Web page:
Wednesday, February 19, 2014

Outro, the Karaoke Novel, Chapter Ten: Stars

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            When I was an infant, my mother held me by the ankles and dipped me in the river Competence, bestowing upon my person the glow of professionalism. Let’s let Ruby handle this. If we put Ruby in charge, then the rest of us can be flakes. It began in preschool, at the end of coloring time. I was the one who gathered all the crayons, and the only ones I missed were those that had been ingested.
            Myth number one about being an artist. You can only be creative if you’re flaky. Truth is, flaky artists are only flaky because they know they can get away with it. It’s very convenient, and it even adds to the aura. As far as the actual artistic product, it makes not one iota of difference – other than pissing off all the artists who have to work with you.
            Competence was a trap, but I had no choice. I was a good Jewish girl, progeny of solid-minded intellectuals – the kind of girl who uses progeny in a sentence. The kind of girl who takes pride in her competence, who enjoys being a leader, and thus lacks the capacity to see the trap for what it is.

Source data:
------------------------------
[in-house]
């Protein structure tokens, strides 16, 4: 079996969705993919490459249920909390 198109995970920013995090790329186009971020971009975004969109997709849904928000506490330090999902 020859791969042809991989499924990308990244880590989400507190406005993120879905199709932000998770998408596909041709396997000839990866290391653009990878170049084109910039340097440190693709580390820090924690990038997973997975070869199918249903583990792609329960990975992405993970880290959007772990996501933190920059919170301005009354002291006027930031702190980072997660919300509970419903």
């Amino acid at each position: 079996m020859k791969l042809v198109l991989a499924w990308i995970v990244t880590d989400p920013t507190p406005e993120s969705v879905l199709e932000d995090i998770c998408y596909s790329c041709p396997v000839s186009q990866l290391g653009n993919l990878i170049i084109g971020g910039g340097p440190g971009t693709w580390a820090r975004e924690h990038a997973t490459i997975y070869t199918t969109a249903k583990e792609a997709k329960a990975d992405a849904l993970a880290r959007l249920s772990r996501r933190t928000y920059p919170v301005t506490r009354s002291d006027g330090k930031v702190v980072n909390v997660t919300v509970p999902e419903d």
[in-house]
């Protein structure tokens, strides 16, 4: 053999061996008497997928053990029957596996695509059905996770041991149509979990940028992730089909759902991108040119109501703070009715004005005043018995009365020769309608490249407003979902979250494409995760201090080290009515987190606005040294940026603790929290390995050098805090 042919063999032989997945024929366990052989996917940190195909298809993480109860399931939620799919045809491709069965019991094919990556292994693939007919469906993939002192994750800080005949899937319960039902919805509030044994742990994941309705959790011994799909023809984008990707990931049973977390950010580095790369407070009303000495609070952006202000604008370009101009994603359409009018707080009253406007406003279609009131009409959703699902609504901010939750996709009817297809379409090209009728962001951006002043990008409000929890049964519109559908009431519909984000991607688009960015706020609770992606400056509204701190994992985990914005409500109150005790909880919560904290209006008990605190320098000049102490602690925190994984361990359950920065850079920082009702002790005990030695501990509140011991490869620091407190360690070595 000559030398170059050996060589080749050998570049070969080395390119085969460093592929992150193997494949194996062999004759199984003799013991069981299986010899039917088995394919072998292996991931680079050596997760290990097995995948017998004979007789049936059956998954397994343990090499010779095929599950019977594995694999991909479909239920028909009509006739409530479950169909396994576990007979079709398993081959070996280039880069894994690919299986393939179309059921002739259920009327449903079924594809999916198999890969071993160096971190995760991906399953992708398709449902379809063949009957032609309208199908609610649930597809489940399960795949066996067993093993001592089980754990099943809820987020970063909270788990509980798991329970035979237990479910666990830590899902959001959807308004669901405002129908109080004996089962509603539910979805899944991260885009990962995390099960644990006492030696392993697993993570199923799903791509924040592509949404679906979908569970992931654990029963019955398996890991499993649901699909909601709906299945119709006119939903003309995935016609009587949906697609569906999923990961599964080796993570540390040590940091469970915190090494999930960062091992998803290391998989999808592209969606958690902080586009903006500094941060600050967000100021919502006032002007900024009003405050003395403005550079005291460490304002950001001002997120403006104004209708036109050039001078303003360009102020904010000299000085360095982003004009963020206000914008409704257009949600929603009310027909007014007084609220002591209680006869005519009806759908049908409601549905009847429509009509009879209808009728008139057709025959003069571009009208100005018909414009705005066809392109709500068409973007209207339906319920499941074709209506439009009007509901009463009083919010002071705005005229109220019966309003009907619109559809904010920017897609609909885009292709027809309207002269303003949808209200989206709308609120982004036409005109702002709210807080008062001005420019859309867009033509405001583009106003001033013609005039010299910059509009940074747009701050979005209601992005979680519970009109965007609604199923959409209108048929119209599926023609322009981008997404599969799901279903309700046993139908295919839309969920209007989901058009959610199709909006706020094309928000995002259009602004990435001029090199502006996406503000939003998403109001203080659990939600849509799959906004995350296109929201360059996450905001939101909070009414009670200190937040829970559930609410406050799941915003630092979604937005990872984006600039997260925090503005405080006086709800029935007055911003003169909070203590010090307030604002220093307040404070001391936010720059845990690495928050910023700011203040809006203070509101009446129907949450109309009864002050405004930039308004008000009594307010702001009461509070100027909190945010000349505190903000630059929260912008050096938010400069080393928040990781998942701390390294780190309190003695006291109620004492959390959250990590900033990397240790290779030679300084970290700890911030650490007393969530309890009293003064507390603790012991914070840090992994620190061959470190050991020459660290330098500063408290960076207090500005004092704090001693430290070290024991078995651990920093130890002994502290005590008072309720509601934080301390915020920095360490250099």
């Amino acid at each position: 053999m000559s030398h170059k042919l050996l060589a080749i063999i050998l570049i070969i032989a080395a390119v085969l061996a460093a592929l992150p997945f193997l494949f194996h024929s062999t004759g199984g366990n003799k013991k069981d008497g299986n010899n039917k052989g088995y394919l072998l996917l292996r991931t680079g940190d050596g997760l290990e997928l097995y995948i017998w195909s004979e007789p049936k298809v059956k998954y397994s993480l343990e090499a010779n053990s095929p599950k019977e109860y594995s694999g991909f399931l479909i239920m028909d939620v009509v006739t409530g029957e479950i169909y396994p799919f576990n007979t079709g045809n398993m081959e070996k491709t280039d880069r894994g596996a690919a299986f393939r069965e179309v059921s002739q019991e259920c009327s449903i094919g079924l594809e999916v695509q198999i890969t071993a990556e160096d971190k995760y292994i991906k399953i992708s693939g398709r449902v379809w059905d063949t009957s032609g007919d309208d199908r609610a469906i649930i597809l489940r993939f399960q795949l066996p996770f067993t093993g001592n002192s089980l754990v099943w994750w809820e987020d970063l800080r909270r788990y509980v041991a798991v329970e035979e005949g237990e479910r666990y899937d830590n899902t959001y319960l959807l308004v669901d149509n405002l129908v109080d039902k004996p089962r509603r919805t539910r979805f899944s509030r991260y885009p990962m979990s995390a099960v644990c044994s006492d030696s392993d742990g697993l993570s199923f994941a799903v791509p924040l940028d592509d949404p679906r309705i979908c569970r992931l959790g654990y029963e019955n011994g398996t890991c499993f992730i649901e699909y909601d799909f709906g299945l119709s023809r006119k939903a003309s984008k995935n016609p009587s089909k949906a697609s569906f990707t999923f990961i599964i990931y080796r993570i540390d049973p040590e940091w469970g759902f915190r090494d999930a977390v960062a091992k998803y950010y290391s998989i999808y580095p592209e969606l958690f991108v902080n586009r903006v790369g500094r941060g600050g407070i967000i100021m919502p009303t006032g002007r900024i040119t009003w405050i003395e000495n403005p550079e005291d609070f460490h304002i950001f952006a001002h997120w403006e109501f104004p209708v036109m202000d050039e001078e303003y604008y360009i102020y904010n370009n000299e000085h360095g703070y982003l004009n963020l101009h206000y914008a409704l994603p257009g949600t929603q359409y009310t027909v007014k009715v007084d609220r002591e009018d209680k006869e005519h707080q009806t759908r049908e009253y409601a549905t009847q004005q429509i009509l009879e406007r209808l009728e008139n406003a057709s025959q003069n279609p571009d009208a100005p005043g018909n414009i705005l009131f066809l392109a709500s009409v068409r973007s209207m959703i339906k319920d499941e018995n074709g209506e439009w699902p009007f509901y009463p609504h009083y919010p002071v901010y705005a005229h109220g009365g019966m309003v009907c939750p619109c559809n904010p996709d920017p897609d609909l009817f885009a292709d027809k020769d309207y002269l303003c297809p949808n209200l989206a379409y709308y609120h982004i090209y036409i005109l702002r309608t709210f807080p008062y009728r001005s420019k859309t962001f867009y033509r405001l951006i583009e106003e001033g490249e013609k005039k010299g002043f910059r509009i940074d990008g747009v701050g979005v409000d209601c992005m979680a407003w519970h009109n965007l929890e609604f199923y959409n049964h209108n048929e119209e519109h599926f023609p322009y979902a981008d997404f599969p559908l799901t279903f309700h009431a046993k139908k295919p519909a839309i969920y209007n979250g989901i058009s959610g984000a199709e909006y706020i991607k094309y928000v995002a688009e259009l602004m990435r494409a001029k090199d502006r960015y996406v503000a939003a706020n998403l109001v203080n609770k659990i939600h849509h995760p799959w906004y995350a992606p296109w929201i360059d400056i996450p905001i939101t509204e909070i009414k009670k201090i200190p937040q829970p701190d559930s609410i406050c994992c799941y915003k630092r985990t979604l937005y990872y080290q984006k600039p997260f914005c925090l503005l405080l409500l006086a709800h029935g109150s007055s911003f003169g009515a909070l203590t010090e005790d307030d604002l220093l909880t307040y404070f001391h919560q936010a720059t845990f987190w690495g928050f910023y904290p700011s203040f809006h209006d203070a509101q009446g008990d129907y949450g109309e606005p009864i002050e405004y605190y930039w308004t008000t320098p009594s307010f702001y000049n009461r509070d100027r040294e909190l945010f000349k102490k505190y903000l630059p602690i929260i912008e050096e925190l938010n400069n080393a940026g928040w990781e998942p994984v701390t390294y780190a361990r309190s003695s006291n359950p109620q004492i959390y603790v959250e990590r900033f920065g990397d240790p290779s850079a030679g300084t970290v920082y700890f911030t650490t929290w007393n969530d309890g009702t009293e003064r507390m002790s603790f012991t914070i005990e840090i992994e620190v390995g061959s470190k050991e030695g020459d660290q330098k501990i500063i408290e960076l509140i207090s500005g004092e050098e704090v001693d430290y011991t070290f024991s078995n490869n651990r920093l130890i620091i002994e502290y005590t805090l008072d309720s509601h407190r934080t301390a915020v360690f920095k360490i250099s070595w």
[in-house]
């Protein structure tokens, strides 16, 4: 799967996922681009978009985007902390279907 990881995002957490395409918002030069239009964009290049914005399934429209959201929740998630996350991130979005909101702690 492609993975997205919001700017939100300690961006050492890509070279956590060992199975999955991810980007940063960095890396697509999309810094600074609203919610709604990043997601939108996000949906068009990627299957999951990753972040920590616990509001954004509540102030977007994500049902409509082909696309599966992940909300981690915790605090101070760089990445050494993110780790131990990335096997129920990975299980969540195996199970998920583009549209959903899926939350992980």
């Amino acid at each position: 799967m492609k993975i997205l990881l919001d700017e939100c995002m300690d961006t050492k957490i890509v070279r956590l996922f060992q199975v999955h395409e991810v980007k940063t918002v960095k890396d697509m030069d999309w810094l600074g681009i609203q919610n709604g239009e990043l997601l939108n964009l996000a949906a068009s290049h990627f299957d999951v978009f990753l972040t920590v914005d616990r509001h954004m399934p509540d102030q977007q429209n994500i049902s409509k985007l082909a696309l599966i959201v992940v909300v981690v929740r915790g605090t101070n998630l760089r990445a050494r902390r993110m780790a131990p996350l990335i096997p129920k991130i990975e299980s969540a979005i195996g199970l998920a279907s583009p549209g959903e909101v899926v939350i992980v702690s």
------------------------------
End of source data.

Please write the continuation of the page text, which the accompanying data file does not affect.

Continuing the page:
When I went for my theater arts degree at Florida State, I had one minor role in Lysistrata and then whammo! the director’s chair, ever after. Directing is another trap, because it allows you to be creative and in control at the same time. Even the most detailed of playscripts are just blueprints. Shakespeare’s are thumbnail sketches, filled up with perfect words. The director stands before a stage-wide canvas, equipped with a palette of movements, an assortment of brushes she calls actors, and has at it. The level of responsibility and respect is intoxicating; you begin to understand why so many generals turn into dictators.
            I directed a dozen shows: Godot, West Side Story, Lear, Earnest, Cat on a Hot Tin Roof, Equus. By the time I graduated, I had the resume of a 30-year-old man, and magna cum laude, and all that other impressive crap. A month later, I got an interview at a film studio. I got it because of my dad – old college pal, that sort of thing – but when I got the job, that was different. Competent daughter of a competent father; the guy was hedging his bets, playing the DNA exacta. And he was right, I was so bloody competent.